It could be desirable to have a lighted push-button switch, unless an external display shows which switches have been actuated., The light would illuminate if the switch is "actuated" and would be un-illuminated if the switch is "de-actuated" by a second button-press or removal of a previously inserted block. A lighted switch allows the operator to determine if a finger-actuated switch has been actuated. The presence of the light for a block-actuated switch would not be very useful unless the block is either transparent or translucent, allowing an illuminated switch to be visible.

If you go with this "two switch" design (and I think you should), small push-on, release-off, push-button switches are available in very small sizes, mostly without illumination, but some have small LEDs built into the button. External circuitry to convert this type of switch to push-on, push-off, operation is simple: a D-type flip-flop that alternates its output state each time the switch is pressed and released will do the job. If the switch array is largeish, that would require a lot of flip-flops. It would then be better to use a microprocessor to scan the switch states. Note, since more than one switch or block will be actuated at any given time, a matrix approach to switch identification is not practical. However, if you apply the outputs of the entire array of switches to N-line multiplexors, where N is usually 8, 10, or 16, you can use as many multiplexors as needed to scan all the switches. For example, sixteen bits from the microprocessor can address 65.536 switches (a 256 x 256 switch array) if needed.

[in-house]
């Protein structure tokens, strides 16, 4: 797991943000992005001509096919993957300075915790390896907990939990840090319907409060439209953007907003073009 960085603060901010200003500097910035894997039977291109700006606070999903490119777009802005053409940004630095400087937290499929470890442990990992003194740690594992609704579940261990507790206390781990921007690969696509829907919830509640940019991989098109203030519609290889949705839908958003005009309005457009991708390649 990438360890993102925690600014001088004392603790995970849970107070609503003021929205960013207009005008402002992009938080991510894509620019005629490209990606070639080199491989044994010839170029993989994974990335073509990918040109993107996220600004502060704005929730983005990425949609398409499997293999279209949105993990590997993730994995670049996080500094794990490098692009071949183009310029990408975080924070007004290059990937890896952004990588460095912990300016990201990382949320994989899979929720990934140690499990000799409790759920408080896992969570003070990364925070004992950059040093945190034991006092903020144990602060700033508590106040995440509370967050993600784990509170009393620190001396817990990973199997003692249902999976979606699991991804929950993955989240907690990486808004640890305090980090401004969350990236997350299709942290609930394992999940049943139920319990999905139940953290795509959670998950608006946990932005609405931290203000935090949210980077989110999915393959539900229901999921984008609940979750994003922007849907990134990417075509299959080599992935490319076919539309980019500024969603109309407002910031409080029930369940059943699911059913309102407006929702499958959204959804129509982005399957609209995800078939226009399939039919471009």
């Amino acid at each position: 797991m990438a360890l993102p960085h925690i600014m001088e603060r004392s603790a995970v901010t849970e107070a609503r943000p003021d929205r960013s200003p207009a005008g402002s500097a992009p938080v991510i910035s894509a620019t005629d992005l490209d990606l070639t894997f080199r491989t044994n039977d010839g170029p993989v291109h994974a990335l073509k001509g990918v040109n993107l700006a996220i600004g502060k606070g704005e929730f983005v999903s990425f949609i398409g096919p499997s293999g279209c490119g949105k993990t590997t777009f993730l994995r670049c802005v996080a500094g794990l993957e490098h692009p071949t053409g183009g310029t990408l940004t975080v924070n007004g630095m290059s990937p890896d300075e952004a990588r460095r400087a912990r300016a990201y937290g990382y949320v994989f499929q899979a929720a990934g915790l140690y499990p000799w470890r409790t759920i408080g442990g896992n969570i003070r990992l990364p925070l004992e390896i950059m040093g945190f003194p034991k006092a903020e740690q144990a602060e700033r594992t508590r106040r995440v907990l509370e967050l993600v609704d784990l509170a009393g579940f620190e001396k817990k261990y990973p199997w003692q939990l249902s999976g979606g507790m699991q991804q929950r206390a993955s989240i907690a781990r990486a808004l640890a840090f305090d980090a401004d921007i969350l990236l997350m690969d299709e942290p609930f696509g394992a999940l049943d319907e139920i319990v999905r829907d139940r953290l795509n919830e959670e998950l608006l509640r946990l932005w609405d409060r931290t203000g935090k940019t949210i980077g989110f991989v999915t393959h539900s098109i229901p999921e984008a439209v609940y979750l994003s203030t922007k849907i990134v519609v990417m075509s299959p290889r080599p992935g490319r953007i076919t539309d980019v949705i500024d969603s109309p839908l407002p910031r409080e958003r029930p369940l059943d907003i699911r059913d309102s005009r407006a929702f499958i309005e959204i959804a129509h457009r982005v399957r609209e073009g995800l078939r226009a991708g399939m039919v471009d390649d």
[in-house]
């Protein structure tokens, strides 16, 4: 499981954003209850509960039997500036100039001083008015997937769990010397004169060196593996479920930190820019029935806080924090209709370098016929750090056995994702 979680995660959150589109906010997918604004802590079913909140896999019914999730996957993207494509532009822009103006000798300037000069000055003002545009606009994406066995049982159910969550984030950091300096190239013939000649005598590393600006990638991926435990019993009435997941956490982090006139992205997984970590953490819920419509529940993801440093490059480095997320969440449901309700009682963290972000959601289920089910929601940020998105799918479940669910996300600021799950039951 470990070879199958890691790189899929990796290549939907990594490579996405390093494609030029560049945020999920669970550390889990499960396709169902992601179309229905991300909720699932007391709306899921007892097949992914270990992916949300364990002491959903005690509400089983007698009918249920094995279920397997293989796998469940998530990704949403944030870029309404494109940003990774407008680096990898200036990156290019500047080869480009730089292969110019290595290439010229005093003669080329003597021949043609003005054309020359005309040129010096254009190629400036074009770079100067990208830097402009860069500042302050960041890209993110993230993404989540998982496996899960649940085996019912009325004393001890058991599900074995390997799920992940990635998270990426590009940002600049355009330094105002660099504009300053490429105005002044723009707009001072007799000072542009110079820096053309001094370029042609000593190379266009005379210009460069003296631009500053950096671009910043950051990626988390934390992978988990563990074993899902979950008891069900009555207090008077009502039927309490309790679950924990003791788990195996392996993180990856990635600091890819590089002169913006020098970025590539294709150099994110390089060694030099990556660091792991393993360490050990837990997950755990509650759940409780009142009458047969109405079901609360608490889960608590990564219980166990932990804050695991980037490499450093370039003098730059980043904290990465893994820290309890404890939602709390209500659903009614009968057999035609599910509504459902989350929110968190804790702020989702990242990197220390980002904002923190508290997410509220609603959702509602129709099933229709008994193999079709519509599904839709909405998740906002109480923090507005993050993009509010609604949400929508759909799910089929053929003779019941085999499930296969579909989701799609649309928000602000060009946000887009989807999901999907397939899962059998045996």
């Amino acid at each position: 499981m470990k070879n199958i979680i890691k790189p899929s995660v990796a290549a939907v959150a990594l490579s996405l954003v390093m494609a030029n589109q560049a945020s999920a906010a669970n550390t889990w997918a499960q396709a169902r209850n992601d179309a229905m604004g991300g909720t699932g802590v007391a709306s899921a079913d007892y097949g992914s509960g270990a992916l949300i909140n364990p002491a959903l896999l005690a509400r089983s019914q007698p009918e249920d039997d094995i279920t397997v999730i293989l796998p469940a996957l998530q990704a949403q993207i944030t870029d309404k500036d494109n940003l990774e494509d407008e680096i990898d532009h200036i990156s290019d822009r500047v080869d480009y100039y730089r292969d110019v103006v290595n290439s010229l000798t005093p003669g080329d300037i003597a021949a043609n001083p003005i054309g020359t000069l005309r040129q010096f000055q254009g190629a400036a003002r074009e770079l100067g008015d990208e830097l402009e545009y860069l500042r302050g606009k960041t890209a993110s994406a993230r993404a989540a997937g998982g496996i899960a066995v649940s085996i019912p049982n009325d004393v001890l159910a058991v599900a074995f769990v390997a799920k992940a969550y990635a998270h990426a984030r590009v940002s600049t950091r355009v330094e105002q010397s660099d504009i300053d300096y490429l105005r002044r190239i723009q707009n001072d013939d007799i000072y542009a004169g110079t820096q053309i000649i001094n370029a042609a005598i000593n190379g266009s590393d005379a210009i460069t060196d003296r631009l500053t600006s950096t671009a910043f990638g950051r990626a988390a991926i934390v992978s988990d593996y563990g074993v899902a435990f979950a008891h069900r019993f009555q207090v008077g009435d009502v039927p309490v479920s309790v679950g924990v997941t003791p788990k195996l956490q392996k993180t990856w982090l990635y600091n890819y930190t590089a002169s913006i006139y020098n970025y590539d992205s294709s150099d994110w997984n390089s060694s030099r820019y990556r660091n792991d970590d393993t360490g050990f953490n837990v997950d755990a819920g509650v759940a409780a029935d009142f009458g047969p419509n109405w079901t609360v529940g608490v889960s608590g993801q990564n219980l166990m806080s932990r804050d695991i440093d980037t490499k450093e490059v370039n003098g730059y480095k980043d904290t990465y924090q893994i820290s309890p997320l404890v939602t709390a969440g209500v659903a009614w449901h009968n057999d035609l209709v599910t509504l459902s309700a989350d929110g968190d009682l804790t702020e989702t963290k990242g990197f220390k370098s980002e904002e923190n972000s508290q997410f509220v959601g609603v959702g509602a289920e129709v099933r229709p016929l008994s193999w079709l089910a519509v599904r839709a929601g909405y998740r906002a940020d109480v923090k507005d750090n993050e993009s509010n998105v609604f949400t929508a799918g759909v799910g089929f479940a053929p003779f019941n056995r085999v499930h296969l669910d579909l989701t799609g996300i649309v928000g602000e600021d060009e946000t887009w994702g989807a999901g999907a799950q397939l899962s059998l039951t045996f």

Finally, the switch that senses when a block is inserted does not necessarily have to be the same as the main push-button switch. It doesn't even have to be a switch if the "male legs" are something like banana plugs or phone plugs that mate with two receptacles. The blocks would have a small conductor connecting the two legs, and the two receptacles would provide a continuity path to sense their presence, or perhaps (if phone jacks) have contacts that open a continuity path when a plug is inserted, requiring only a passive "male leg" to mechanically operate the receptacle switch. There are very small banana plugs and phone plugs and mating receptacles available. The cost is probably comparable or less than the cost of a push-button switch actuated by one male leg.